Recruiting in Mid-2002: Part 2

Last week I discussed a number of trends that I see emerging as we move into this year. This week I will touch on the remaining trends as listed in the table below.

What’s In What’s Not
Referrals/networking Job fairs/cold calling
In-house recruiters Contract recruiters
Outsource the non-essential Outsource everything or nothing
Talent strategies Workforce planning
Online screening & assessment Lengthy interview process
Talent pools Resume databases
Experienced hires College hires
Performance Management Retention
Quality of Hire Speed of Hire

Many of you agreed with me on the trends that I wrote about last week, but others weren’t so certain. Those from search firms and agencies did not agree that in-house recruiting would become important and effective enough to threaten them. Most said something to the effect of, “I’ve seen this before. The knee-jerk response to a slowdown is to lay off the contractors, cut back on agencies, and rely on internal resources. But when things get hot they’ll come screaming back to us for help.” I had tried to carefully point out that two things are occurring that may change this picture:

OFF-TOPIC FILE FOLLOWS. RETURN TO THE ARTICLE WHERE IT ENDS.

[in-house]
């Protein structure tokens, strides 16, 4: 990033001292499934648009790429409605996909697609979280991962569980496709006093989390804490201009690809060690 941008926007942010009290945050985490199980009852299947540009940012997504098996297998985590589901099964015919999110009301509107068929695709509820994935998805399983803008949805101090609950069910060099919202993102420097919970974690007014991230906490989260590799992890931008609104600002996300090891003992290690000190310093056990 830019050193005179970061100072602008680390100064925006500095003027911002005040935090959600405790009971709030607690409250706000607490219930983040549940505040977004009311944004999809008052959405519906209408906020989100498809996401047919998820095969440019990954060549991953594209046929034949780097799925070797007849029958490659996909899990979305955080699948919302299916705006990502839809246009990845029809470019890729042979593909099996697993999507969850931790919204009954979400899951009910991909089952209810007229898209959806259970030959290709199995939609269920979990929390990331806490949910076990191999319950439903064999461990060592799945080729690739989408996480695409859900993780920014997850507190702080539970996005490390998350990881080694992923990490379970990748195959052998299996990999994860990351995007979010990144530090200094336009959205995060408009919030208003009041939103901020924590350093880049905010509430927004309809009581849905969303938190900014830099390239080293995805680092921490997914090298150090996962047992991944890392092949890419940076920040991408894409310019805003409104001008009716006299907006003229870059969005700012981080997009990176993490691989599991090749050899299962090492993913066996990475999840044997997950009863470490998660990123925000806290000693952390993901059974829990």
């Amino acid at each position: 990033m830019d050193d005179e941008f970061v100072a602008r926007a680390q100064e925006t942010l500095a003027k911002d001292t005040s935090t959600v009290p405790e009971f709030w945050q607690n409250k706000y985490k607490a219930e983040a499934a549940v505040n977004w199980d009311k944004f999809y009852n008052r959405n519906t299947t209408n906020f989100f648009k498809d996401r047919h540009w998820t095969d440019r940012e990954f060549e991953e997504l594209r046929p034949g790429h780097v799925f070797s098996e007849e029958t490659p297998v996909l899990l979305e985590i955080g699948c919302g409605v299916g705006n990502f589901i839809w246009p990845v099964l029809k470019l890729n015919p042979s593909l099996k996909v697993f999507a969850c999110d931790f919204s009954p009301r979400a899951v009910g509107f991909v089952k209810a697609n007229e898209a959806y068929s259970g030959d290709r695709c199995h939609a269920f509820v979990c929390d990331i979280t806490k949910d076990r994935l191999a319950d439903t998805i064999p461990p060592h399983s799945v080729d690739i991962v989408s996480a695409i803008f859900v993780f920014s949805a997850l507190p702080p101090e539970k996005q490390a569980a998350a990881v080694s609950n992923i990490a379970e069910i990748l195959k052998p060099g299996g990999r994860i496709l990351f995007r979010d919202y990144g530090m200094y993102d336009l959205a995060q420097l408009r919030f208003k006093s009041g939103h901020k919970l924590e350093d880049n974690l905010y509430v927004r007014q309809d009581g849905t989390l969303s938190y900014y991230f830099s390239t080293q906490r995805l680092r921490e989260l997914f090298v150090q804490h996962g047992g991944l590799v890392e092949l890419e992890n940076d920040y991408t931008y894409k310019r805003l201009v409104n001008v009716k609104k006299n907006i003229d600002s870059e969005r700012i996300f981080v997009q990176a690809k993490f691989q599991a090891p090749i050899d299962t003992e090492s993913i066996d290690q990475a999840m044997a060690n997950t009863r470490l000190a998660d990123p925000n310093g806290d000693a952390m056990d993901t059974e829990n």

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  1. Many companies are completely outsourcing a large percentage, if not all, of their recruiting. This is new ó especially in the technical and professional recruiting arenas ó as most companies in the past have chosen to keep these in-house. But this trend should be a positive to the search world, as it will let them transform themselves into full-service providers of talent to these companies. It’s a good thing for the agency world, even though it’s a different role than most of them have played over the past 20 years.
  2. Technology has made it much easier for an internal recruiter to handle larger numbers of positions than ever before. Granted, most companies have little idea how to effectively use this technology, but more are learning how every month. I do believe that the heydays of search firms are over ó at least as it was before. However, the new opportunities are vast.